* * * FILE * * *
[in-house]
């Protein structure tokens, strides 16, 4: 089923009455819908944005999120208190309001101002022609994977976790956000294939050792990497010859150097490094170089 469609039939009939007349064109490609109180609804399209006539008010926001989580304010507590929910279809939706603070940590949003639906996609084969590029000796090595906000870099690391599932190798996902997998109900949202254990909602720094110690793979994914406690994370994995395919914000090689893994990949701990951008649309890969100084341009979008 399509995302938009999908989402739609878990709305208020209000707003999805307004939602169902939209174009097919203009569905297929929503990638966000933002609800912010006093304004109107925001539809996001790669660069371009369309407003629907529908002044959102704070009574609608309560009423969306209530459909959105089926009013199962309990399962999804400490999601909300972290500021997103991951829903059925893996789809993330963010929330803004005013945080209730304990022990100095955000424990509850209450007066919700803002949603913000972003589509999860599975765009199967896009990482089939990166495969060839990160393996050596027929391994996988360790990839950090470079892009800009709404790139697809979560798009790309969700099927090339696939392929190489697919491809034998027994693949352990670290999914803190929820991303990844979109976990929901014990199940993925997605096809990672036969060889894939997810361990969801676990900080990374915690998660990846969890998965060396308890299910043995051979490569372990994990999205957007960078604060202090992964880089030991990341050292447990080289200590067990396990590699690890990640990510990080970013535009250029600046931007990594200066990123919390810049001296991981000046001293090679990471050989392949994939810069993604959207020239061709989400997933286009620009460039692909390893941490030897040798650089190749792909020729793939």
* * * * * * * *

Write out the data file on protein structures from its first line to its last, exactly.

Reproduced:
[in-house]
């Protein structure tokens, strides 16, 4: 089923009455819908944005999120208190309001101002022609994977976790956000294939050792990497010859150097490094170089 469609039939009939007349064109490609109180609804399209006539008010926001989580304010507590929910279809939706603070940590949003639906996609084969590029000796090595906000870099690391599932190798996902997998109900949202254990909602720094110690793979994914406690994370994995395919914000090689893994990949701990951008649309890969100084341009979008 399509995302938009999908989402739609878990709305208020209000707003999805307004939602169902939209174009097919203009569905297929929503990638966000933002609800912010006093304004109107925001539809996001790669660069371009369309407003629907529908002044959102704070009574609608309560009423969306209530459909959105089926009013199962309990399962999804400490999601909300972290500021997103991951829903059925893996789809993330963010929330803004005013945080209730304990022990100095955000424990509850209450007066919700803002949603913000972003589509999860599975765009199967896009990482089939990166495969060839990160393996050596027929391994996988360790990839950090470079892009800009709404790139697809979560798009790309969700099927090339696939392929190489697919491809034998027994693949352990670290999914803190929820991303990844979109976990929901014990199940993925997605096809990672036969060889894939997810361990969801676990900080990374915690998660990846969890998965060396308890299910043995051979490569372990994990999205957007960078604060202090992964880089030991990341050292447990080289200590067990396990590699690890990640990510990080970013535009250029600046931007990594200066990123919390810049001296991981000046001293090679990471050989392949994939810069993604959207020239061709989400997933286009620009460039692909390893941490030897040798650089190749792909020729793939």